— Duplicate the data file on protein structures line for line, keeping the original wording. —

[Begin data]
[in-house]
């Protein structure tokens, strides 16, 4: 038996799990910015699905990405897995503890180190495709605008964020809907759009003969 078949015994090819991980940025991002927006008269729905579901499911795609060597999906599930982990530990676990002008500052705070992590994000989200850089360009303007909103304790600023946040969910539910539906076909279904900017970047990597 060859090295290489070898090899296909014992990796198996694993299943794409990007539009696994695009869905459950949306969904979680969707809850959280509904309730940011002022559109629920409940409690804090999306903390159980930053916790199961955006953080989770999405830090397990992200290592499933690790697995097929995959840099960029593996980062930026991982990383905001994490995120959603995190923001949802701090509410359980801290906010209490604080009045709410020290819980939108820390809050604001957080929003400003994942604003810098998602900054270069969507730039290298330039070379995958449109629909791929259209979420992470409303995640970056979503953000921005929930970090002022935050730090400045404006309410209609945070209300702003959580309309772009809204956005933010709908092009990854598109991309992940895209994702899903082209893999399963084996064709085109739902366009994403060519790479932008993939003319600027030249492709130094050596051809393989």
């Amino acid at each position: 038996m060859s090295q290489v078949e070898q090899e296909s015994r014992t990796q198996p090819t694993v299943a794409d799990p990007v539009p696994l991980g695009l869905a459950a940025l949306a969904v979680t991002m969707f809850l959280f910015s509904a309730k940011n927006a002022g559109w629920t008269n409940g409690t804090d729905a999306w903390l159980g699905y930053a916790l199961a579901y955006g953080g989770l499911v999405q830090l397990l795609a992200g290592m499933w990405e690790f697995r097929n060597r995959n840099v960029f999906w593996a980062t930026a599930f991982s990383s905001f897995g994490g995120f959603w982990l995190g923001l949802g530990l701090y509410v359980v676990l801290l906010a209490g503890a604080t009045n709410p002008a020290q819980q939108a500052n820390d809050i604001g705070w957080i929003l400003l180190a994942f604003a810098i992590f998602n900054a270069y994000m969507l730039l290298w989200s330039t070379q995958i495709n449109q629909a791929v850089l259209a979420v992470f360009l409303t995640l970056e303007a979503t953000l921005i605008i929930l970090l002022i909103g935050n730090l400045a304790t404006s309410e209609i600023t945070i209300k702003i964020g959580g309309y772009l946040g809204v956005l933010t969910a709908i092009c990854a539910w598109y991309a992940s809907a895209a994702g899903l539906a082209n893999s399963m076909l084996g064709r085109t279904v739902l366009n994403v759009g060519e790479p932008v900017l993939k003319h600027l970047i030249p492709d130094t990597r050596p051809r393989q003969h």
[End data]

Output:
[in-house]
């Protein structure tokens, strides 16, 4: 038996799990910015699905990405897995503890180190495709605008964020809907759009003969 078949015994090819991980940025991002927006008269729905579901499911795609060597999906599930982990530990676990002008500052705070992590994000989200850089360009303007909103304790600023946040969910539910539906076909279904900017970047990597 060859090295290489070898090899296909014992990796198996694993299943794409990007539009696994695009869905459950949306969904979680969707809850959280509904309730940011002022559109629920409940409690804090999306903390159980930053916790199961955006953080989770999405830090397990992200290592499933690790697995097929995959840099960029593996980062930026991982990383905001994490995120959603995190923001949802701090509410359980801290906010209490604080009045709410020290819980939108820390809050604001957080929003400003994942604003810098998602900054270069969507730039290298330039070379995958449109629909791929259209979420992470409303995640970056979503953000921005929930970090002022935050730090400045404006309410209609945070209300702003959580309309772009809204956005933010709908092009990854598109991309992940895209994702899903082209893999399963084996064709085109739902366009994403060519790479932008993939003319600027030249492709130094050596051809393989």
């Amino acid at each position: 038996m060859s090295q290489v078949e070898q090899e296909s015994r014992t990796q198996p090819t694993v299943a794409d799990p990007v539009p696994l991980g695009l869905a459950a940025l949306a969904v979680t991002m969707f809850l959280f910015s509904a309730k940011n927006a002022g559109w629920t008269n409940g409690t804090d729905a999306w903390l159980g699905y930053a916790l199961a579901y955006g953080g989770l499911v999405q830090l397990l795609a992200g290592m499933w990405e690790f697995r097929n060597r995959n840099v960029f999906w593996a980062t930026a599930f991982s990383s905001f897995g994490g995120f959603w982990l995190g923001l949802g530990l701090y509410v359980v676990l801290l906010a209490g503890a604080t009045n709410p002008a020290q819980q939108a500052n820390d809050i604001g705070w957080i929003l400003l180190a994942f604003a810098i992590f998602n900054a270069y994000m969507l730039l290298w989200s330039t070379q995958i495709n449109q629909a791929v850089l259209a979420v992470f360009l409303t995640l970056e303007a979503t953000l921005i605008i929930l970090l002022i909103g935050n730090l400045a304790t404006s309410e209609i600023t945070i209300k702003i964020g959580g309309y772009l946040g809204v956005l933010t969910a709908i092009c990854a539910w598109y991309a992940s809907a895209a994702g899903l539906a082209n893999s399963m076909l084996g064709r085109t279904v739902l366009n994403v759009g060519e790479p932008v900017l993939k003319h600027l970047i030249p492709d130094t990597r050596p051809r393989q003969h």